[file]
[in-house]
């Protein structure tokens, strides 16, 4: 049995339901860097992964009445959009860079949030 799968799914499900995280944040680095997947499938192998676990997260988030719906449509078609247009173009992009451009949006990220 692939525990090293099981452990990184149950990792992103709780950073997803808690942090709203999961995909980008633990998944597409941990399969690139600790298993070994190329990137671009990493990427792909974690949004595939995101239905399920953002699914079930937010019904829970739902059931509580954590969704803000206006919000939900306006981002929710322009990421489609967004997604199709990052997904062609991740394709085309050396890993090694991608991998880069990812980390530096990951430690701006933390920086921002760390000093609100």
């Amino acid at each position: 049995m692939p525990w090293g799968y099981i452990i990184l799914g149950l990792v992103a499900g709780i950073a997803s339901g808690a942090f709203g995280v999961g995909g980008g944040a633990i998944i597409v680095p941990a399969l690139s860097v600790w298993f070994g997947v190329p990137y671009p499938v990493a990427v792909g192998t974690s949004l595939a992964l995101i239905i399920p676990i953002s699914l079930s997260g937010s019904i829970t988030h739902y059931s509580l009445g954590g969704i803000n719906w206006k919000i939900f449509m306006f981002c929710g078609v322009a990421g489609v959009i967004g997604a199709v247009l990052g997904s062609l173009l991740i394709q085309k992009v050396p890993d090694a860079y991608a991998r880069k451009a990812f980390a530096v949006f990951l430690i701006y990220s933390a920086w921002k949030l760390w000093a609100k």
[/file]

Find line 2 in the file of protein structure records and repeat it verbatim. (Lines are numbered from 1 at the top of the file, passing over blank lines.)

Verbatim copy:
């Protein structure tokens, strides 16, 4: 049995339901860097992964009445959009860079949030 799968799914499900995280944040680095997947499938192998676990997260988030719906449509078609247009173009992009451009949006990220 692939525990090293099981452990990184149950990792992103709780950073997803808690942090709203999961995909980008633990998944597409941990399969690139600790298993070994190329990137671009990493990427792909974690949004595939995101239905399920953002699914079930937010019904829970739902059931509580954590969704803000206006919000939900306006981002929710322009990421489609967004997604199709990052997904062609991740394709085309050396890993090694991608991998880069990812980390530096990951430690701006933390920086921002760390000093609100």